Once upon a time there was a man who read the Wealth of Nations', not a summary, nor a volume of selected passages, but the Wealth of Nations itself. He began with the Introduction, he read the famous first chapter on the division of labour, the chapters on the origin and use of money, the prices of commodities, the wages of Adam Smith labour, the profits of stock, the rent of land, and all the other well-known economic portions of the first book, not omitting the long digression on the fluctuation in the value of silver during the last four centuries, and the statistical tables at the end.
Having completed the first book he went on to the second, not deterred by the fact that it is supposed to contain an erroneous theory of capital and an untenable distinction between productive and unproductive labour. In Book III he found an account of the economic development of Europe since the fall of the Roman Empire, with digressions upon the various phases of mediaeval life and civilisation. In the fourth book he came upon extended analyses and criticisms of the commercial and colonial policies of European nations, and a whole battery of free trade arguments. Finally, he attacked the long concluding book on the revenue of the sovereign. Here he found even more varied and unexpected matters: an account of the different methods of defence and of administering justice in primitive societies, and of the origin and growth of standing armies in Europe; a history of education in the Middle Ages and a criticism of eighteenth-century universities; a history of the temporal power of the church, of the growth of public debts in modern nations, of the mode of electing bishops in the ancient church; reflections as to the disadvantages of the division of labour, and - what is the main purpose of the book - an examination of principles of taxation and of systems of public revenue.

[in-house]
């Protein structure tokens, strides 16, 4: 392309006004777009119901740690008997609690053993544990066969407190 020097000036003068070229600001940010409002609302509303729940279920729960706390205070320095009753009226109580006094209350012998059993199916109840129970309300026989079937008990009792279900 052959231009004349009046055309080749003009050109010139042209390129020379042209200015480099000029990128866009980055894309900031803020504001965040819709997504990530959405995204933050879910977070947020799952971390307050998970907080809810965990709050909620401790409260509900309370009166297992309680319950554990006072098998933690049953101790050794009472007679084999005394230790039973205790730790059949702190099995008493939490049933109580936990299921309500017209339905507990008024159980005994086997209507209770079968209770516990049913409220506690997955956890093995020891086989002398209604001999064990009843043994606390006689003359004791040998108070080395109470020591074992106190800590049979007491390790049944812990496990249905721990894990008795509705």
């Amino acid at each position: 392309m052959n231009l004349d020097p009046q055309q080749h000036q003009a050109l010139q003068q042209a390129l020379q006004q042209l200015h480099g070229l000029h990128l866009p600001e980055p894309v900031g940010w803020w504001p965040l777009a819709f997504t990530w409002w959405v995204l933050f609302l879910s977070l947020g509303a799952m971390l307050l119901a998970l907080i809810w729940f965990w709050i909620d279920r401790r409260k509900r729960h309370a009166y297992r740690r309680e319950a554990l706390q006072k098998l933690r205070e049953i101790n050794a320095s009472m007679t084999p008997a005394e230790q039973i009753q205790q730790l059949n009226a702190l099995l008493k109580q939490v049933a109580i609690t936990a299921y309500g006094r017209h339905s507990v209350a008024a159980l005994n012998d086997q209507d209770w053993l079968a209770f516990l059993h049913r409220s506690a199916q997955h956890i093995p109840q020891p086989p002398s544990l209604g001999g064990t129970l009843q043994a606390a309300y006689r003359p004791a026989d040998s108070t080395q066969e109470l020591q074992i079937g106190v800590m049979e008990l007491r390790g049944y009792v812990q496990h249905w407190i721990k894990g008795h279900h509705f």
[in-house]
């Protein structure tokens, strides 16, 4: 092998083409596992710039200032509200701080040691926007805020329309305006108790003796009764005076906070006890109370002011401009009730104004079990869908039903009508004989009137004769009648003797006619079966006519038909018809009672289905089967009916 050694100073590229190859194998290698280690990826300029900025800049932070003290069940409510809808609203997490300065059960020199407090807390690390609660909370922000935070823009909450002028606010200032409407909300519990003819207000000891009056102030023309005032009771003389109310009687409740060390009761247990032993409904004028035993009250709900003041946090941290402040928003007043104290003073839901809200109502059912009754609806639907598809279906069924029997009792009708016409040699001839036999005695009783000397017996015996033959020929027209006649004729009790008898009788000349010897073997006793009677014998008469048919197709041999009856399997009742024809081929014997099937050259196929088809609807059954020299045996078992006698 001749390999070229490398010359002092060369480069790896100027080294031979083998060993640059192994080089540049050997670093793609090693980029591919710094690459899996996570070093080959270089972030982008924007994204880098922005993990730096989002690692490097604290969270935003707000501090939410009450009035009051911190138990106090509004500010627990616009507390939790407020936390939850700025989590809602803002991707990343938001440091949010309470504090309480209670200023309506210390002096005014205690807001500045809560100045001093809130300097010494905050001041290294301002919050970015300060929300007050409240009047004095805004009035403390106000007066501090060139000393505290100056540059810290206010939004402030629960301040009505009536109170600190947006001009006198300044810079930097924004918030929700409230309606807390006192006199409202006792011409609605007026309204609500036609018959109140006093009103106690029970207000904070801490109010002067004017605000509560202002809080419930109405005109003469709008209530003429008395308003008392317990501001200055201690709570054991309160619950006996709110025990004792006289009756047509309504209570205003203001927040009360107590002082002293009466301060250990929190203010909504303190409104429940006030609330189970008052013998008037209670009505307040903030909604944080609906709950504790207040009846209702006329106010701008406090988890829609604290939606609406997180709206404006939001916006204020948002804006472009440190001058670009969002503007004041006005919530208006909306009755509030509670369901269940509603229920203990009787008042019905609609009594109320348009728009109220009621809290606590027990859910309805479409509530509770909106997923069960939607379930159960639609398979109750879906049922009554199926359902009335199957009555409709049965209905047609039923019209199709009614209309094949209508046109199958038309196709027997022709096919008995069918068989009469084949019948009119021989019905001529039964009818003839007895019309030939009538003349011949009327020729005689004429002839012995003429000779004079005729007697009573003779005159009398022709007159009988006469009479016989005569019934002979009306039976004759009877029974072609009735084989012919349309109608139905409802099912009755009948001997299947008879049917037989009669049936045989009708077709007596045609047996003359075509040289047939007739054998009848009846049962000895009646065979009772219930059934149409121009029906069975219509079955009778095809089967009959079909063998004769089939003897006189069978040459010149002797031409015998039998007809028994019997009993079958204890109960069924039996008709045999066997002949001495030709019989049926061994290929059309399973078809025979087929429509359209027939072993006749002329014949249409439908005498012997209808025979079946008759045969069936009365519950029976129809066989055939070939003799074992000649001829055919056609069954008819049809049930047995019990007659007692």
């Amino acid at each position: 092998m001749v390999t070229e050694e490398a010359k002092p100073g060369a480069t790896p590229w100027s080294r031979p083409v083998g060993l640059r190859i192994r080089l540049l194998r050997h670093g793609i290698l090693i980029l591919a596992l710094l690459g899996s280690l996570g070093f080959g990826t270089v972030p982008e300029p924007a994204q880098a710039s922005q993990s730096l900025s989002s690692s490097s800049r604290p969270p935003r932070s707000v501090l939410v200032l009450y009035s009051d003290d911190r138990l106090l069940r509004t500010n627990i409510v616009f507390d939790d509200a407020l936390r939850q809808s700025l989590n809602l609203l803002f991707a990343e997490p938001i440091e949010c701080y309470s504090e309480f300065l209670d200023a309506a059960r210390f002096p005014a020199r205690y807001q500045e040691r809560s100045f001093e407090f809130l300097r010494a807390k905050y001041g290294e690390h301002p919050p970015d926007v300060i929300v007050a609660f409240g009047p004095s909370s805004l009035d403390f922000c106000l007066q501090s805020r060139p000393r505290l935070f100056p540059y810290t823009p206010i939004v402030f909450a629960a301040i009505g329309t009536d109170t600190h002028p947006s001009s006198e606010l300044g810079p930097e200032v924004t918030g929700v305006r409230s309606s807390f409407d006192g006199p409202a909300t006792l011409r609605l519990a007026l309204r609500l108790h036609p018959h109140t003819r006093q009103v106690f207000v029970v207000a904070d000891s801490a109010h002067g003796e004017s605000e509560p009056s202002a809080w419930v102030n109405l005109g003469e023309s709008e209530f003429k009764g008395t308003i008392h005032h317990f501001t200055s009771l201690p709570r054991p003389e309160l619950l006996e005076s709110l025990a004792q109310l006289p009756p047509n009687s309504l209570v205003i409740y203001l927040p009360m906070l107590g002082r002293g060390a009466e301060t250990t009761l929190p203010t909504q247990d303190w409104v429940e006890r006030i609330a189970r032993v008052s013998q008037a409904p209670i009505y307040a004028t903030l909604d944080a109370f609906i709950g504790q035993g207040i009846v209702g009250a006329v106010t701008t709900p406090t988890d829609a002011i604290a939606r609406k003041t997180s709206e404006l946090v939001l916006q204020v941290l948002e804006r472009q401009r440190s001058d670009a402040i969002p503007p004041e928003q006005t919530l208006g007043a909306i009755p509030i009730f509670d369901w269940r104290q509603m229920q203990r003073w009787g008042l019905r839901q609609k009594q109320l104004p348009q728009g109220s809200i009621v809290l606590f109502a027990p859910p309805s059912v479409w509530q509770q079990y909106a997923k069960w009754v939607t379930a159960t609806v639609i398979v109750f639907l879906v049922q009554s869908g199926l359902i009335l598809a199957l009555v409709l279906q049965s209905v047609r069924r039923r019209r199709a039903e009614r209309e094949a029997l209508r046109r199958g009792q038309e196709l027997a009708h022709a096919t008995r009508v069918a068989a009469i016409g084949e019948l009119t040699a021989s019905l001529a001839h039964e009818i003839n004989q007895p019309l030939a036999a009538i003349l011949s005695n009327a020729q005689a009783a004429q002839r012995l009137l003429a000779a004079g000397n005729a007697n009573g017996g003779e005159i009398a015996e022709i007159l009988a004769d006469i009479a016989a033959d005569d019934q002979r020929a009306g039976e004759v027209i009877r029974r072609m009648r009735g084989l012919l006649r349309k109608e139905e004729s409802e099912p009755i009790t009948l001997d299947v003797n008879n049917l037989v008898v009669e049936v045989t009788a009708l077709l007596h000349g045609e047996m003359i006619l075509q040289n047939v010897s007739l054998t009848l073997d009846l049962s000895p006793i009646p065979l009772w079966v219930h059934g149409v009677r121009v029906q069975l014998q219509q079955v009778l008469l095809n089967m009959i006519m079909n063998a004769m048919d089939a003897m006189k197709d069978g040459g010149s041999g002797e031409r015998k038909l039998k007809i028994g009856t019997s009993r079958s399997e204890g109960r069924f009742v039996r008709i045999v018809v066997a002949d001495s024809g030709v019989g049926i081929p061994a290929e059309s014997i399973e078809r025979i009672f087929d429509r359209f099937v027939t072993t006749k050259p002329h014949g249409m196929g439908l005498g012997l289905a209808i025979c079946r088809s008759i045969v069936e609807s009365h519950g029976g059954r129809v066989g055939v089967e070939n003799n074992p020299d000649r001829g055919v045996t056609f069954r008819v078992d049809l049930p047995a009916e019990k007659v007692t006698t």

Time is too short to enumerate all that he found here before he finally came to the concluding paragraphs, written during the opening events of the American Revolution, concerning the duty of colonies to contribute towards the expenses of the mother country
Now, of course I may have exaggerated somewhat. There probably never was any such man.